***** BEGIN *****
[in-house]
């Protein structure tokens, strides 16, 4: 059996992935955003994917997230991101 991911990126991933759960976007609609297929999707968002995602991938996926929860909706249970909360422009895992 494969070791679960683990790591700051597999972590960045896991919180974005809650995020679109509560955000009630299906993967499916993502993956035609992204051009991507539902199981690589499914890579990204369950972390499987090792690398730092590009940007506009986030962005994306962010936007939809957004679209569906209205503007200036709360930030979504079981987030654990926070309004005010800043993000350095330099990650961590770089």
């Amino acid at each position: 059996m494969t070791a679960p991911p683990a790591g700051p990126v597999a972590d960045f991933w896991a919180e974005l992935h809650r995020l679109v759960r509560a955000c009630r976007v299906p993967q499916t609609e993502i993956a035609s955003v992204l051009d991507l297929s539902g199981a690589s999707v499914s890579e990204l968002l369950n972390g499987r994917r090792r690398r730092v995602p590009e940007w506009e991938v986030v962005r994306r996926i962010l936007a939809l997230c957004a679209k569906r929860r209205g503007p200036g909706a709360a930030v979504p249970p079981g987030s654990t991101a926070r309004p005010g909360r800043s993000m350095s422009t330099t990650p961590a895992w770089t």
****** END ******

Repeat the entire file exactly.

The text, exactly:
[in-house]
């Protein structure tokens, strides 16, 4: 059996992935955003994917997230991101 991911990126991933759960976007609609297929999707968002995602991938996926929860909706249970909360422009895992 494969070791679960683990790591700051597999972590960045896991919180974005809650995020679109509560955000009630299906993967499916993502993956035609992204051009991507539902199981690589499914890579990204369950972390499987090792690398730092590009940007506009986030962005994306962010936007939809957004679209569906209205503007200036709360930030979504079981987030654990926070309004005010800043993000350095330099990650961590770089």
């Amino acid at each position: 059996m494969t070791a679960p991911p683990a790591g700051p990126v597999a972590d960045f991933w896991a919180e974005l992935h809650r995020l679109v759960r509560a955000c009630r976007v299906p993967q499916t609609e993502i993956a035609s955003v992204l051009d991507l297929s539902g199981a690589s999707v499914s890579e990204l968002l369950n972390g499987r994917r090792r690398r730092v995602p590009e940007w506009e991938v986030v962005r994306r996926i962010l936007a939809l997230c957004a679209k569906r929860r209205g503007p200036g909706a709360a930030v979504p249970p079981g987030s654990t991101a926070r309004p005010g909360r800043s993000m350095s422009t330099t990650p961590a895992w770089t």